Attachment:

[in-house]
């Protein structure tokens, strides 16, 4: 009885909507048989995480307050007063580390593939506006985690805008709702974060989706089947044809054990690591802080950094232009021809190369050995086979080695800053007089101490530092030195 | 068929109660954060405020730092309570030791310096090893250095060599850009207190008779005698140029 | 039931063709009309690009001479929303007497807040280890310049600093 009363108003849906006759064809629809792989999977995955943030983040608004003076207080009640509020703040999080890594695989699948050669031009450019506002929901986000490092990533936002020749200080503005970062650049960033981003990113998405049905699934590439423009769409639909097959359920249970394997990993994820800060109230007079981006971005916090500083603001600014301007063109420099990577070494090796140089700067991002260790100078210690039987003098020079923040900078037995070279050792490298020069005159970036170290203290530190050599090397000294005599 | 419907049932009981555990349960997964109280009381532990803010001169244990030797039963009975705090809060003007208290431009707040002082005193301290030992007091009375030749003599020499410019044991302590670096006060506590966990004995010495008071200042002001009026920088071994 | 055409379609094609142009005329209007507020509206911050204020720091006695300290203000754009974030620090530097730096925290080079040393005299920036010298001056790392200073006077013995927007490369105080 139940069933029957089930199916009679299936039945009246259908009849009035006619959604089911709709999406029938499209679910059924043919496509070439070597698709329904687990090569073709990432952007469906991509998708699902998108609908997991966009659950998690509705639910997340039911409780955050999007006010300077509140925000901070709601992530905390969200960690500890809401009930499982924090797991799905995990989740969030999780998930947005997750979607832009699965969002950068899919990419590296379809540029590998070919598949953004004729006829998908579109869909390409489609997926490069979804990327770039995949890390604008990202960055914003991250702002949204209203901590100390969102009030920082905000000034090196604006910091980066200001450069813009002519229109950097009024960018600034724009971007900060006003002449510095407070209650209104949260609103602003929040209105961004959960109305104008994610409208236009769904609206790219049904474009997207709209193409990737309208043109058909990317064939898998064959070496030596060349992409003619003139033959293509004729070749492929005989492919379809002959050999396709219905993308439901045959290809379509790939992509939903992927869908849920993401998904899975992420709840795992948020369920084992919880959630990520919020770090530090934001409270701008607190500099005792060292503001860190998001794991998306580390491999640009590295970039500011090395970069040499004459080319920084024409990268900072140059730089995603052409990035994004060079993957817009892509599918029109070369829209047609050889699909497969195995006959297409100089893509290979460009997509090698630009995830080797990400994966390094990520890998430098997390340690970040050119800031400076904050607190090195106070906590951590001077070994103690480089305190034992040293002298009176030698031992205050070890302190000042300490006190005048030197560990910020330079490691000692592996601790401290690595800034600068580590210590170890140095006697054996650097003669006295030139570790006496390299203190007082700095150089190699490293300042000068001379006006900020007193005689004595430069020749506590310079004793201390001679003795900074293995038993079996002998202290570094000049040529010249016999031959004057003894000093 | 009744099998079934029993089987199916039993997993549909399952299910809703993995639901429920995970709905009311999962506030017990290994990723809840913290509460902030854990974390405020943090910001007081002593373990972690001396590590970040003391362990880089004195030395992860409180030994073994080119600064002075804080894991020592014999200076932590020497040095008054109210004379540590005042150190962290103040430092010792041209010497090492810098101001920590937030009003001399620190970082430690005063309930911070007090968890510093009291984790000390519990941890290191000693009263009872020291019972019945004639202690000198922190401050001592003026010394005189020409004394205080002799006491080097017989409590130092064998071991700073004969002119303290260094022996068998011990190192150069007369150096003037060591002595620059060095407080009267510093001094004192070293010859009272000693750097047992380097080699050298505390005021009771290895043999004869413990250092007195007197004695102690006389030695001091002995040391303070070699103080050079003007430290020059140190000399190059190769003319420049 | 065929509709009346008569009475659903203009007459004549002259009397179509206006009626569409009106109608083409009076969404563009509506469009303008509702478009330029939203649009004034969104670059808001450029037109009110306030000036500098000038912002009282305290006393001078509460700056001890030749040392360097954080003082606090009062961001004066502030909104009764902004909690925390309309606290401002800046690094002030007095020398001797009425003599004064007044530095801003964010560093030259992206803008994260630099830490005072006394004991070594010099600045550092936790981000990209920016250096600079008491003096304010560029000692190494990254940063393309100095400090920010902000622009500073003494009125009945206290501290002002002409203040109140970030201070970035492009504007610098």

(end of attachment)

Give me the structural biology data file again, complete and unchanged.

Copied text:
[in-house]
């Protein structure tokens, strides 16, 4: 009885909507048989995480307050007063580390593939506006985690805008709702974060989706089947044809054990690591802080950094232009021809190369050995086979080695800053007089101490530092030195 | 068929109660954060405020730092309570030791310096090893250095060599850009207190008779005698140029 | 039931063709009309690009001479929303007497807040280890310049600093 009363108003849906006759064809629809792989999977995955943030983040608004003076207080009640509020703040999080890594695989699948050669031009450019506002929901986000490092990533936002020749200080503005970062650049960033981003990113998405049905699934590439423009769409639909097959359920249970394997990993994820800060109230007079981006971005916090500083603001600014301007063109420099990577070494090796140089700067991002260790100078210690039987003098020079923040900078037995070279050792490298020069005159970036170290203290530190050599090397000294005599 | 419907049932009981555990349960997964109280009381532990803010001169244990030797039963009975705090809060003007208290431009707040002082005193301290030992007091009375030749003599020499410019044991302590670096006060506590966990004995010495008071200042002001009026920088071994 | 055409379609094609142009005329209007507020509206911050204020720091006695300290203000754009974030620090530097730096925290080079040393005299920036010298001056790392200073006077013995927007490369105080 139940069933029957089930199916009679299936039945009246259908009849009035006619959604089911709709999406029938499209679910059924043919496509070439070597698709329904687990090569073709990432952007469906991509998708699902998108609908997991966009659950998690509705639910997340039911409780955050999007006010300077509140925000901070709601992530905390969200960690500890809401009930499982924090797991799905995990989740969030999780998930947005997750979607832009699965969002950068899919990419590296379809540029590998070919598949953004004729006829998908579109869909390409489609997926490069979804990327770039995949890390604008990202960055914003991250702002949204209203901590100390969102009030920082905000000034090196604006910091980066200001450069813009002519229109950097009024960018600034724009971007900060006003002449510095407070209650209104949260609103602003929040209105961004959960109305104008994610409208236009769904609206790219049904474009997207709209193409990737309208043109058909990317064939898998064959070496030596060349992409003619003139033959293509004729070749492929005989492919379809002959050999396709219905993308439901045959290809379509790939992509939903992927869908849920993401998904899975992420709840795992948020369920084992919880959630990520919020770090530090934001409270701008607190500099005792060292503001860190998001794991998306580390491999640009590295970039500011090395970069040499004459080319920084024409990268900072140059730089995603052409990035994004060079993957817009892509599918029109070369829209047609050889699909497969195995006959297409100089893509290979460009997509090698630009995830080797990400994966390094990520890998430098997390340690970040050119800031400076904050607190090195106070906590951590001077070994103690480089305190034992040293002298009176030698031992205050070890302190000042300490006190005048030197560990910020330079490691000692592996601790401290690595800034600068580590210590170890140095006697054996650097003669006295030139570790006496390299203190007082700095150089190699490293300042000068001379006006900020007193005689004595430069020749506590310079004793201390001679003795900074293995038993079996002998202290570094000049040529010249016999031959004057003894000093 | 009744099998079934029993089987199916039993997993549909399952299910809703993995639901429920995970709905009311999962506030017990290994990723809840913290509460902030854990974390405020943090910001007081002593373990972690001396590590970040003391362990880089004195030395992860409180030994073994080119600064002075804080894991020592014999200076932590020497040095008054109210004379540590005042150190962290103040430092010792041209010497090492810098101001920590937030009003001399620190970082430690005063309930911070007090968890510093009291984790000390519990941890290191000693009263009872020291019972019945004639202690000198922190401050001592003026010394005189020409004394205080002799006491080097017989409590130092064998071991700073004969002119303290260094022996068998011990190192150069007369150096003037060591002595620059060095407080009267510093001094004192070293010859009272000693750097047992380097080699050298505390005021009771290895043999004869413990250092007195007197004695102690006389030695001091002995040391303070070699103080050079003007430290020059140190000399190059190769003319420049 | 065929509709009346008569009475659903203009007459004549002259009397179509206006009626569409009106109608083409009076969404563009509506469009303008509702478009330029939203649009004034969104670059808001450029037109009110306030000036500098000038912002009282305290006393001078509460700056001890030749040392360097954080003082606090009062961001004066502030909104009764902004909690925390309309606290401002800046690094002030007095020398001797009425003599004064007044530095801003964010560093030259992206803008994260630099830490005072006394004991070594010099600045550092936790981000990209920016250096600079008491003096304010560029000692190494990254940063393309100095400090920010902000622009500073003494009125009945206290501290002002002409203040109140970030201070970035492009504007610098």